Diane initially receives a file about the offender and on reading the nature of the offence, she is usually filled with horror as anybody would be. “The men I am working with are serving pretty chunky sentences – anywhere from five years in prison to a life sentence. The offences often are against children, but that is a reflection of who goes to prison and the misogynistic nature of the system that most rapes are not reported and for those that are, the conviction rate is low. A stranger rape will usually end up with the offender going to prison or offences against children result in conviction.”
After reading the file, Diane will meet the offender and quite often the person is not as she would expect. She meets them twice a week for three months for “an intensive, intrusive process”. In previous probation roles in the community Diane would meet men denying their offences but in her current role, there has to be acknowledgement from the offender about their convictions and a desire to change. “It is an intensive short relationship and I have to get to know them as fast as I can and build a rapport so I can get to know them and hear the nature of their life, form hypothesis and look at work that might be helpful and strategies that might work and we practice applying them,” said Diane.
There will usually be a parole hearing shortly after Diane concludes her work with the offender and they might ask for release or to be moved to a Category D prison if they are serving a life sentence, so it is about making progress and there is a significant amount resting on their engagement.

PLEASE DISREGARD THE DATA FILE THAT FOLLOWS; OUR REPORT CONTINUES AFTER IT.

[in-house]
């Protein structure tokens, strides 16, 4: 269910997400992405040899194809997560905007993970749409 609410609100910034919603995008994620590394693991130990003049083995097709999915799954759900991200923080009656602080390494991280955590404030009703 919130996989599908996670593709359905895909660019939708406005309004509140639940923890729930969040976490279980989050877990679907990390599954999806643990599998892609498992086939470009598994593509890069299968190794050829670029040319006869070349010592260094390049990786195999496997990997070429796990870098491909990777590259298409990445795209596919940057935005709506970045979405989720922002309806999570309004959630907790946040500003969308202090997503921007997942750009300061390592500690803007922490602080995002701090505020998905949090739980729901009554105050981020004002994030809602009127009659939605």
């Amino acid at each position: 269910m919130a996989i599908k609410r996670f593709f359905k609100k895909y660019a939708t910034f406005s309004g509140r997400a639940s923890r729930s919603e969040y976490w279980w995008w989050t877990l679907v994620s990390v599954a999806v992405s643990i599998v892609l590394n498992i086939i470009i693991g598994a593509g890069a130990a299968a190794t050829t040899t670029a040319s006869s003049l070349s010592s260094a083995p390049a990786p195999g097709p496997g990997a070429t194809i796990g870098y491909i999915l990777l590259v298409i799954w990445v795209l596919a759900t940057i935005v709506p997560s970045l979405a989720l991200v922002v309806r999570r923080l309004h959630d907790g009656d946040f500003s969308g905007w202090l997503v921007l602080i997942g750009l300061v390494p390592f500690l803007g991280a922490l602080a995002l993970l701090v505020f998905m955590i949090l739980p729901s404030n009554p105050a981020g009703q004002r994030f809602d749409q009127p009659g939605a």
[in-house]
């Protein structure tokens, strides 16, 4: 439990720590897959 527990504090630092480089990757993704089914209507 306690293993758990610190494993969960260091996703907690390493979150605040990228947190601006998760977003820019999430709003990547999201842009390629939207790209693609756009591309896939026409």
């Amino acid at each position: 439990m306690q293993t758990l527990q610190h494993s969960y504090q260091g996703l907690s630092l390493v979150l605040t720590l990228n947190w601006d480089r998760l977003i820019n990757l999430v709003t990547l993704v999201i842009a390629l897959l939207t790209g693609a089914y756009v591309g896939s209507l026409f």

Lack of emotional nurturing
“Curiosity is key in this role and you have to be open to understanding things from their point of view. You need to be open to challenge and you need to be able to build a rapport quickly. It is not for the faint hearted – these men are talking to me about their sexual fantasies and masturbation but thankfully I am not easily shocked. You need to be non-judgemental, accepting and show compassion.”
Sexual offending is always connected to do with something in their past, says Diane. Sometimes it might be something obvious like a horrific home experience as a child. In other cases, it is not always clear what triggered the offending.
“Neglect – not in terms of neglect which would warrant social services intervention – but emotional neglect and a lack of emotional nurturing can be a key factor.”
Diane has been working for WillisPalmer over the years since she went independent in 2014, particularly working on risk assessments, but in her new role she will be quality assuring the expert reports written by ISWs.
“It is vital that reports are well-written and the basics such as good grammar and syntax is key. Reports need to show an application of knowledge and the key component is analysis,” concludes Diane.